An aerial view of of the grassland of Argentina.
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Location Patagonia, Argentina

Sheep farming techniques are changing in Argentina in order to sustain and rebuild the grasslands. New methods in pasture rotation and grass farming are hoping to restore the area and are being supported by the clothing company Patagonia and organizations such as the Food and Agriculture Organization, The Nature Conservancy and National Institute for Agricultural Technology.

Background[edit | edit source]

Approximately 70 percent of the world's agricultural area is grassland. A study by the United Nations Food and Agriculture Organization states that grasslands have a "high" potential for carbon mitigation because of the area covered.[1] Grasslands also generate benefits such as improving food security, biodiversity and water conservation. Rangelands are the world's largest land use type and represent more than 60 percent of the total land in 28 countries.[2] The livelihoods of almost one billion people depend on grasslands.[3] Improved management of grasslands is needed to sustainable development and food production.

Almost 75 percent of all sheep in Patagonia are Merino.[4] Flocks dominate the provinces of Neuquén, Río Negro, Chubut and northern Santa Cruz. On these farms, wool sales can represent up to 80 percent of total farm income.[5] Grasslands in southern Santa Cruz and northern Tierra del Fuego have a higher production of plants that can be foraged and are more suitable for meat production. In this area, Corriedale sheep that were introduced in the mid-twentieth century have been very successful. Many meat breeds (such as Texel, Southdown and Hampshire Down) are being introduced to improve lamb traits such as growth rate and low fat.[6]


Merino wool is considered to be some of the finest wool in the world. It is exceptionally soft, naturally breathable and warm even when wet. The wool resists wrinkling, odors and flame retardant. It is one of the largest exports from Argentina.[7]

Issues[edit | edit source]

While overgrazed farms are likely to produce more and finer wool, any nutritional restrictions decrease lambing rates and survival of adult sheep. This decreases the overall meat sales of a sheep farm. Overgrazing in arid areas can cause a decrease in reproduction and survival past the equilibrium point of the flock, causing sheep population numbers decline. A properly managed sheep farm sells 24 to 44 percent of the herd annually (depending on the natural environment), whereas sales from overgrazed farms range from zero to 15 percent.[8] Overpopulation of sheep to produce more, along with the region's harsh weather conditions, have exhausted natural grasslands in the Patagonia region of Argentina, accelerating a desertification process.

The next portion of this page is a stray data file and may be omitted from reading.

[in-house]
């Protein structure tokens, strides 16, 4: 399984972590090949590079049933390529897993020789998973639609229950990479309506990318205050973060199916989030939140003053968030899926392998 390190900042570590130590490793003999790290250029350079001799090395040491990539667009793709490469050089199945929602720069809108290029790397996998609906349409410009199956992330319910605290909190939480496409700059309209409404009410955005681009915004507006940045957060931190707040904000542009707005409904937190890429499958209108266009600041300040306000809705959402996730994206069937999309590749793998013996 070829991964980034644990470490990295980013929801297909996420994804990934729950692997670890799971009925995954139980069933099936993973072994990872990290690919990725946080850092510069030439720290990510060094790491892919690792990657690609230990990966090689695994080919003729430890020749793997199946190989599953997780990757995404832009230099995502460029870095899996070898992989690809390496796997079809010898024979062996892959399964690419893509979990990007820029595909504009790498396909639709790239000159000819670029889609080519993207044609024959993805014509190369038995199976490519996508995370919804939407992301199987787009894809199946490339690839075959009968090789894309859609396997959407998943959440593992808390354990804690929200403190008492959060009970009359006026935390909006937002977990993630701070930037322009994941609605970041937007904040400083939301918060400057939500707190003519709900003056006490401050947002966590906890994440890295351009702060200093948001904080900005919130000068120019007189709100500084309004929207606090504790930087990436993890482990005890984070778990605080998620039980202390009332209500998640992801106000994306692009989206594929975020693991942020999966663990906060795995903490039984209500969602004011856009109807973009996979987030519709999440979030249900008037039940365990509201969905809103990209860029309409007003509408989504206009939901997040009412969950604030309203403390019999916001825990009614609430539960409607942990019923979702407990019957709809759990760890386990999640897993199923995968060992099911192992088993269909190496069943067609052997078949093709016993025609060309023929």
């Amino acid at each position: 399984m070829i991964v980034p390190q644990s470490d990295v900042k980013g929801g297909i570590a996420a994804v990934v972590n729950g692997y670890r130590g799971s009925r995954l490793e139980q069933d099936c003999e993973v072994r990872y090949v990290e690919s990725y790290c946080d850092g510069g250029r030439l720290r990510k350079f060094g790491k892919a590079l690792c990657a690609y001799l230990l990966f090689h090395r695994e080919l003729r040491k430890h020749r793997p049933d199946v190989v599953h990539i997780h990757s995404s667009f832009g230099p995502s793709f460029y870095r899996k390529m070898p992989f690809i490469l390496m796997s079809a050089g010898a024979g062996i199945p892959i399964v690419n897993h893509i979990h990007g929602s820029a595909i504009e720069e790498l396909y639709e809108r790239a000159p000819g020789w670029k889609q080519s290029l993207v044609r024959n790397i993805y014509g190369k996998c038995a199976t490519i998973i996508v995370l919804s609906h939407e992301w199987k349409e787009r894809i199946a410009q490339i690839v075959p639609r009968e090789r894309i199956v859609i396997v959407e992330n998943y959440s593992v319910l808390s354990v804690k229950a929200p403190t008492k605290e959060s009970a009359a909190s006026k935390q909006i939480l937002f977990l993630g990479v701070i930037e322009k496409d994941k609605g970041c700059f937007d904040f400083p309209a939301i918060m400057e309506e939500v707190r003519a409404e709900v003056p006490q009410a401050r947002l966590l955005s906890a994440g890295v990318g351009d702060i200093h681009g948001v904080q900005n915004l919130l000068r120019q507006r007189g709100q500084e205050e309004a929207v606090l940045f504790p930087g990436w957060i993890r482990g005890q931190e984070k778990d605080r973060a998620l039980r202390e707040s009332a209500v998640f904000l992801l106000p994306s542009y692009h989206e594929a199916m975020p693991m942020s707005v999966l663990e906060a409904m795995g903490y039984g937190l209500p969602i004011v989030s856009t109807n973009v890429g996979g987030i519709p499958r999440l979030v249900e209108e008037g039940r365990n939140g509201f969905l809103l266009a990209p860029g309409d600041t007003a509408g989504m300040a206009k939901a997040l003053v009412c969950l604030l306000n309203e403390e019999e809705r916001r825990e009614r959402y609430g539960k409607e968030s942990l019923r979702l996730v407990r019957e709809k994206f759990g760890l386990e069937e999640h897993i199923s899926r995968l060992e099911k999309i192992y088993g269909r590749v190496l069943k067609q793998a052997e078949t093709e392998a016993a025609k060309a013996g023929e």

Solutions[edit | edit source]

Farmers in the region have begun rotating herds between pastures to allow regrowth. The rotation allows for the regeneration of native plant species and helps prevent over-grazing and desertification. There is also a movement of converting seed farming to grass farming.[9]

The Nature Conservancy is collaborating to use satellite technology and on-the-ground field work to map the vegetation and wildlife distribution.[10] The National Institute for Agricultural Technology in Argentina, with the aid of GTZ (Deutsche Gesellschaft für Technische Zusammenarbeit), developed evaluation methods for ranges based on satellite imagery and field measurements, which provide information for grazing plans.[11] The Nature Conservancy will also identify priority areas for conservation and find ways to protect those areas. It is developing and implementing management methods that favor the natural conditions and local flora and fauna.

Patagonia Inc. has teamed with The Nature Conservancy and Ovis XXI to promote the conservation of natural grasslands. Patagonia committed to buy sustainable wool from Ovis XXI as long as the organization certifies that the producers are keeping and restoring their natural grasslands. Ovis XXI instructs the producers along with The Nature Conservancy.[12]


References[edit | edit source]

  1. Food and Agriculture Organization: Grasslands
  2. Food and Agriculture Organization: Grasslands
  3. Food and Agriculture Organization: Grasslands
  4. Food and Agriculture Organization: Sustainable Sheep Farming
  5. Méndez Casariego, H. 2000. Sistema de soporte de decisiones para la producción ganadera sustentable en la Provincia de Río Negro (SSD-Río Negro). INTAGTZ. Centro Regional Patagonia Norte. EEA Bariloche. EEA Valle Inferior. Proyecto Prodesar
  6. Mueller, J. 2001. Mejoramiento genético de las majadas patagónicas. pp. 211-224, in: P. Borrelli and G. Oliva (eds). Ganadería ovina sustentable en la Patagonia Austral. Rio Gallergos, Argentina: Prodesar/ INTA-Centro Regional Patagonia Sur.
  7. Merino Wool Baselayers
  8. Borrelli, G., Oliva, G., Williams, M., Gonzalez, L., Rial, P. & Montes, L. (eds). 1997. Sistema Regional de Soporte de Decisiones. Santa Cruz y Tierra del Fuego. Proderser (Proyecto de Prevención y Control de la Desertificación en Patagonia), Río Gallegos, Argentina
  9. CNN
  10. The Nature Conservancy: Sustainable Sheep
  11. Food and Agriculture Organization: Sustainable Sheep Farming
  12. Patagonia Launches Groundbreaking Sustainable Wool Program In Argentina
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Keywords agriculture, sheep, farming
Authors Catherine Wong
License CC-BY-SA-3.0
Language English (en)
Translations Ukrainian
Related 1 subpages, 4 pages link here
Aliases Sustainable Sheep Farming in Argentina, Sustainable sheep farming in argentina
Impact 2,515 page views
Created March 27, 2012 by Catherine Wong
Modified October 23, 2023 by StandardWikitext bot
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